Before entering, she also considered the several communities of sisters she had come to know during her education years: Ursulines, Benedictines, Sisters of Charity of Nazareth. She chose the SPs “because they seemed to have more fun than those other sisters did,” and then, she quickly added, “of course, my motives changed quite a bit before I finally made it” … “from the day I entered,” she said, “it was all curiosity and learning.”
Betty received the religious name of Marceline. She felt that having been in boarding school, she knew a lot more about the sisters than her other band members. At their instructions as postulants, they were informed that sisters didn’t do certain things and Marceline thought to herself, “Oh yeah, they do, I know that!” Marceline professed first vows in 1935 and made her final profession in 1941, both on August 15. It’s somewhat mind-boggling that she was a Sister of Providence for 89 years!
She received her bachelor’s degree in English from Saint Mary-of-the-Woods College and her master’s degree in biology from the University of Notre Dame. Marceline started out teaching fourth grade and the next years seventh or eighth, for a total of 18 years in elementary school. She went on to teach high school and a few years in college, teaching nearly 50 years in all, summing up the teaching career with the words, “I loved every place I taught.”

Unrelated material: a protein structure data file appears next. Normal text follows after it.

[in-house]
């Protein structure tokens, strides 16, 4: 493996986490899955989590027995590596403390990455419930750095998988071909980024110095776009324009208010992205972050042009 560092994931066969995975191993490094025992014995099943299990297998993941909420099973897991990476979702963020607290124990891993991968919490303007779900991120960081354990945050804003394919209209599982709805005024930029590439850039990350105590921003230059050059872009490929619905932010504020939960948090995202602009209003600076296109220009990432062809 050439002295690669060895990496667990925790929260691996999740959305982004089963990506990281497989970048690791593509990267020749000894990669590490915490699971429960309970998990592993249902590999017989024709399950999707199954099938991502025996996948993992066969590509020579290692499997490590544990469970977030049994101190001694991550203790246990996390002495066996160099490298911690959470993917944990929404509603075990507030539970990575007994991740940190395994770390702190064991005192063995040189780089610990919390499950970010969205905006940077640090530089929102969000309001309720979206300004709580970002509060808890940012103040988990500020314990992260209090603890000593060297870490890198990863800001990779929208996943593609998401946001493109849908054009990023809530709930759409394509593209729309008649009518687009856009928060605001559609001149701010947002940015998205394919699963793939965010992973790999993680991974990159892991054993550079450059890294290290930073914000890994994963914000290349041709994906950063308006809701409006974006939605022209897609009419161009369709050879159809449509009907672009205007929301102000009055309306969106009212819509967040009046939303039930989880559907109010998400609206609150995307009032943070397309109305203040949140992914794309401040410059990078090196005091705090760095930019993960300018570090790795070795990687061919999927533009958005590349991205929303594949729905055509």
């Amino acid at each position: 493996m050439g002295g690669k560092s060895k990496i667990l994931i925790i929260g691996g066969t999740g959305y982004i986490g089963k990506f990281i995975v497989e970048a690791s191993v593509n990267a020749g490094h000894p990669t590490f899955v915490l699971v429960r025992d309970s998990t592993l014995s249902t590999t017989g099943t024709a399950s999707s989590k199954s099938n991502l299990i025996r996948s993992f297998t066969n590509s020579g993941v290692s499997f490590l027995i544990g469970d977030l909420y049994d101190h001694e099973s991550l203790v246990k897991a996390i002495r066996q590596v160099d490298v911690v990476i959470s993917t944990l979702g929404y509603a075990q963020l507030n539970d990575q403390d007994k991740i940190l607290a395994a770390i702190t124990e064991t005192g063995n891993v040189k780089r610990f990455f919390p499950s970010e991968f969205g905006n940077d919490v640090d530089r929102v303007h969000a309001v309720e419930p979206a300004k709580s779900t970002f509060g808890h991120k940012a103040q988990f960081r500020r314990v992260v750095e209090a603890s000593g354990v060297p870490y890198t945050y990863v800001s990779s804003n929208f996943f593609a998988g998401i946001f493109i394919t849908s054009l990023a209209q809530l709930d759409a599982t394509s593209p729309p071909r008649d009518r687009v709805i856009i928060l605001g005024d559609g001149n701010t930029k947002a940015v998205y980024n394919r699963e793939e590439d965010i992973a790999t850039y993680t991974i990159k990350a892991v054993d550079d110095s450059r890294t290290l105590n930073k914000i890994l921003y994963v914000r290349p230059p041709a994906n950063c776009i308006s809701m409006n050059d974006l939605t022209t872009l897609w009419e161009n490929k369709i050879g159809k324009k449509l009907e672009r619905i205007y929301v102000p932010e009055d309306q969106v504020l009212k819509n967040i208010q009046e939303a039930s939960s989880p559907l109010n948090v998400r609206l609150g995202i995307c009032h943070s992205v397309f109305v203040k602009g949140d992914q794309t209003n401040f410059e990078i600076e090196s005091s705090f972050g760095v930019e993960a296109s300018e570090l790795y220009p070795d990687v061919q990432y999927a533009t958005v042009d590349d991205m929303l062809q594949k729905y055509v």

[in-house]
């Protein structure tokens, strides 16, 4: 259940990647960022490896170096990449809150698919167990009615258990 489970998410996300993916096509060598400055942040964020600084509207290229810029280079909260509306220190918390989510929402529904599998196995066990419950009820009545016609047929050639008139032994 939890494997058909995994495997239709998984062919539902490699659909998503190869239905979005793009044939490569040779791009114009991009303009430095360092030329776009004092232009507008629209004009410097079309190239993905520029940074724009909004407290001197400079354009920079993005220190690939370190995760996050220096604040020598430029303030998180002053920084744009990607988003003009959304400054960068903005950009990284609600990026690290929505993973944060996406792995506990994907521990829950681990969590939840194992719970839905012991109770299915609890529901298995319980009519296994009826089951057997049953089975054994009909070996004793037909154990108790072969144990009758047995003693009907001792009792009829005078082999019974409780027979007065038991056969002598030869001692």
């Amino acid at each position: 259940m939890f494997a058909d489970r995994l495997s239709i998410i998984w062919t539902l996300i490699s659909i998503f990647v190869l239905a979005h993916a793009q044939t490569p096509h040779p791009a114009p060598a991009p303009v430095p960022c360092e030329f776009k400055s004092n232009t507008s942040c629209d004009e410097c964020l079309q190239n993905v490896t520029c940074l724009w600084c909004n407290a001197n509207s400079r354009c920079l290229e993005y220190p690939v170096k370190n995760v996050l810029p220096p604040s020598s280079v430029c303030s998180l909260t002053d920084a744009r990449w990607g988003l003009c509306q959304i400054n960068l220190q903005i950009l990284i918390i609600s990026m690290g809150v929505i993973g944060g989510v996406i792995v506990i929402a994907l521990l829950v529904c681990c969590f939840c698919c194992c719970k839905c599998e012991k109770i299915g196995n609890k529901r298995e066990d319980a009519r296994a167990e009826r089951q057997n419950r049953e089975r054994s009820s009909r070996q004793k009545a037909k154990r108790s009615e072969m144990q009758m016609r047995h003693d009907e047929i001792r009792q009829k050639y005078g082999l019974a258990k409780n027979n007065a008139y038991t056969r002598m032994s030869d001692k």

Marceline was known as an excellent teacher at whatever level. She twice received the honor of outstanding science teach from the National Biology Teachers Association. She also noted, “Another honor was offered which included a trip to Denver, but I was told by the General Superior to decline this one because I had been honored enough!” She was part of a committee of teachers involved with the Biological Sciences Curriculum Study to develop a “new biology” text for high school students, working alongside the publishing company. This led to her being invited by the National Science Foundation for several summers to teach instructors of biology at Howard University.
Ever the learner, Marceline asked to prepare for a new ministry as pastoral associate by attending a spirituality program at Seattle University in Washington. It was there that she met and later became a lifelong friend to Sister Liz Gress. When they could no longer travel together, Liz would call Marcie every day.